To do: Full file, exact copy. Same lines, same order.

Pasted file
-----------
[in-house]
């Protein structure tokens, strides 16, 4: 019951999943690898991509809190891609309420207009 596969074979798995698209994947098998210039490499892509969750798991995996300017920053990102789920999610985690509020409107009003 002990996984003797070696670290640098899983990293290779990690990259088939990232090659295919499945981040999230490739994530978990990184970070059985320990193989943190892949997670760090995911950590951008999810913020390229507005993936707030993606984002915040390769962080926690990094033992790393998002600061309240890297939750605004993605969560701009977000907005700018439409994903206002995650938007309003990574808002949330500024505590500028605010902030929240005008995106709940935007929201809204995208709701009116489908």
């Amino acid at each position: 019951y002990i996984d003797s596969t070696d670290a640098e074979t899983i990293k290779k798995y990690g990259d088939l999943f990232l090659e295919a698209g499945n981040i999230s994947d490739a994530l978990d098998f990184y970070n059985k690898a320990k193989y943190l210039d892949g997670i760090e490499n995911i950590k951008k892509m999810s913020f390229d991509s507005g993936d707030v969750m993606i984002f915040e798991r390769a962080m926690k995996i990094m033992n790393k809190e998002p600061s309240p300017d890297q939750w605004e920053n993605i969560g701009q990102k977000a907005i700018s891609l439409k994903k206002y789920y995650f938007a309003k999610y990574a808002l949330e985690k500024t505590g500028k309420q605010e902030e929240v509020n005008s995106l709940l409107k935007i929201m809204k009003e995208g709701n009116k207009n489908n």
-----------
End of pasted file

[in-house]
């Protein structure tokens, strides 16, 4: 019951999943690898991509809190891609309420207009 596969074979798995698209994947098998210039490499892509969750798991995996300017920053990102789920999610985690509020409107009003 002990996984003797070696670290640098899983990293290779990690990259088939990232090659295919499945981040999230490739994530978990990184970070059985320990193989943190892949997670760090995911950590951008999810913020390229507005993936707030993606984002915040390769962080926690990094033992790393998002600061309240890297939750605004993605969560701009977000907005700018439409994903206002995650938007309003990574808002949330500024505590500028605010902030929240005008995106709940935007929201809204995208709701009116489908």
């Amino acid at each position: 019951y002990i996984d003797s596969t070696d670290a640098e074979t899983i990293k290779k798995y990690g990259d088939l999943f990232l090659e295919a698209g499945n981040i999230s994947d490739a994530l978990d098998f990184y970070n059985k690898a320990k193989y943190l210039d892949g997670i760090e490499n995911i950590k951008k892509m999810s913020f390229d991509s507005g993936d707030v969750m993606i984002f915040e798991r390769a962080m926690k995996i990094m033992n790393k809190e998002p600061s309240p300017d890297q939750w605004e920053n993605i969560g701009q990102k977000a907005i700018s891609l439409k994903k206002y789920y995650f938007a309003k999610y990574a808002l949330e985690k500024t505590g500028k309420q605010e902030e929240v509020n005008s995106l709940l409107k935007i929201m809204k009003e995208g709701n009116k207009n489908n």